~1) Measure the basics: **Neck stop** {**130 mm**} **Fig. 4**, **elevation** {**27 mm**} **Fig. 5**, **overstand** /neck step/ {**6 mm**} **Fig. 6** and the **centering** **Fig. 7**, so that you have some idea from whence to start. The numbers in the curly brackets are your goal towards which you should carefully proceed. --- ---The elevation is connected to the arching. Thicker tops can have slightly {tens of mm} more elevation because it causes the sound to be more powerful. --- ---The overstand is connected to elevation. It should be around **6 mm**. On less arched tops it can be slightly less. Always make sure the fingerboard gets a clearing of at least **2.5 mm** from where the top's arch is nearer to it. --- ---As for centering, it is good to make the mark mentioned above, at the top of the mortice. Make yet another at the end of the fingerboard so that you can compare it to the centerline running beneath it in the top plate. These should be perfectly aligned. This is by no means a substitution for bridge checks, which are the final check of centering.


Revision [4910]

Edited on 2016-03-10 15:11:05 by Vojtech Blahout
Additions:
~1) Measure the basics: **Neck stop** {**130 mm**} **Fig. 4**, **elevation** {**27 mm**} **Fig. 5**, **overstand** /neck step/ {**6 mm**} **Fig. 6** and the **centering** **Fig. 7**, so that you have some idea from whence to start. The numbers in the curly brackets are your goal towards which you should carefully proceed. --- ---The elevation is connected to the arching. Thicker tops can have slightly {tens of mm} more elevation because it causes the sound to be more powerful. --- ---The overstand is connected to elevation. It should be around **6 mm**. On less arched tops it can be slightly less. Always make sure the fingerboard gets a clearing of at least **2.5 mm** from where the top's arch is nearer to it. --- ---As for centering, it is good to make the mark mentioned above, at the top of the mortice. Make yet another at the end of the fingerboard so that you can compare it to the centerline running beneath it in the top plate. These should be perfectly aligned. This is by no means a substitution for bridge checks, which are the final check of centering.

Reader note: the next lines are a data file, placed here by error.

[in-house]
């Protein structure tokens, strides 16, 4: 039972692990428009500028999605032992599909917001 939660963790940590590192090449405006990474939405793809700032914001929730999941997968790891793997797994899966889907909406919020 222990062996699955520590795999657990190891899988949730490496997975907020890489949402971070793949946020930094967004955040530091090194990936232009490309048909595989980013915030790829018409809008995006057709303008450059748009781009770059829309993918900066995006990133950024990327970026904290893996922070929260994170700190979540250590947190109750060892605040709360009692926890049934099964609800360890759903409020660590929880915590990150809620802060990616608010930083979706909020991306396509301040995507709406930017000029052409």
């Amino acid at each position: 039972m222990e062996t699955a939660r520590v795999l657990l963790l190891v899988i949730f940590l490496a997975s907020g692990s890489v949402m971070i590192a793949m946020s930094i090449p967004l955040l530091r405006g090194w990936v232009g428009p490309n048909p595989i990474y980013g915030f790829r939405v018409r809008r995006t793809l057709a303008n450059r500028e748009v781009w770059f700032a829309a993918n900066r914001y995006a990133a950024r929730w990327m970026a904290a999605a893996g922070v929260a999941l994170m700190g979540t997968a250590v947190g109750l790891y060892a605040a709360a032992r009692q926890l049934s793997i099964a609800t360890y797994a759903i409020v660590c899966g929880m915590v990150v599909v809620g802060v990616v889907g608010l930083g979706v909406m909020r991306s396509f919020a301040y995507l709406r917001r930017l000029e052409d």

Deletions:
~1) Measure the basics: **Neck stop** {**130 mm**} **Fig. 4**, **elevation** {**27 mm**} **Fig. 5**, **overstand** /neck step/ {**6 mm**} **Fig. 6** and the **centering** **Fig. 7**, so that you have some idea from whence you start. The numbers in the curly brackets are your goal towards which you will slowly proceed. --- ---The elevation is connected to the arching. Thicker tops can have slightly {tens of mm} more elevation because it causes the sound to be more powerful. --- ---The overstand is connected to elevation. It should be around **6 mm**. On less arched tops it can be slightly less. Always make sure the fingerboard gets a clearing of at least **2.5 mm** from where the top's arch is nearer to it. --- ---As for centering, it is good to make the mark mentioned above, at the top of the mortice. Make yet another at the end of the fingerboard so that you can compare it to the centerline running beneath it in the top plate. These should be perfectly aligned. This is by no means a substitution for bridge checks, which are the final check of centering.


Revision [4909]

Edited on 2016-03-03 12:22:02 by Vojtech Blahout
Additions:
a) 2:3 ratio between neck stop length and body stop length.
~1) Measure the height of the ribs, **30 mm** in our case, and make the mark **"d"** /29 mm in our case/.
~1) Measure the thickness of the bottom plate, and make the mark **"e"**.
~1) Finally, **2 mm** from the **"e"** mark is the place to measure the second width, **"f"** /18 mm in our case/.
With the widths **"c"** and **"f"** measured, you can proceed to the violin body to make the neck mortice.
~1) With your sharp knife make two incisions on these marks, cutting through the thickness of the top plate, through the purfling, to the depth of about **4.5-5 mm**. The knife should be a little tilted, copying the directions of the neck root walls, see the two red dashed lines in **Fig. 3.** to get an idea.
Deletions:
a) 2:3 ratio between neck stop and body stop lengths.
~1) Measure the height of the ribs, **30 mm** in our case, **"d"**.
~1) Measure the thickness of the bottom plate **"e"**.
~1) Finally, **2 mm** from the **"e"** mark is the place to measure the second width, **"f"**.
With this marked out, you can proceed to transfer the widths to the violin body.
~1) Using a Vernier caliper, measure the widths of the neck root at the positions **c** and **f**, as depicted in **Fig. 1**. In our case, these are **28.3 mm** and **17 mm** respectively.
~1) With your sharp knife make two incisions on these previously made marks, cutting through the thickness of the top plate, through the purfling, to the depth of about **4.5-5 mm**. The knife should be a little tilted, copying the directions of the neck root walls, see the two red dashed lines in **Fig. 3.** to get an idea.


Revision [4865]

The oldest known version of this page was created on 2016-02-16 09:41:31 by Vojtech Blahout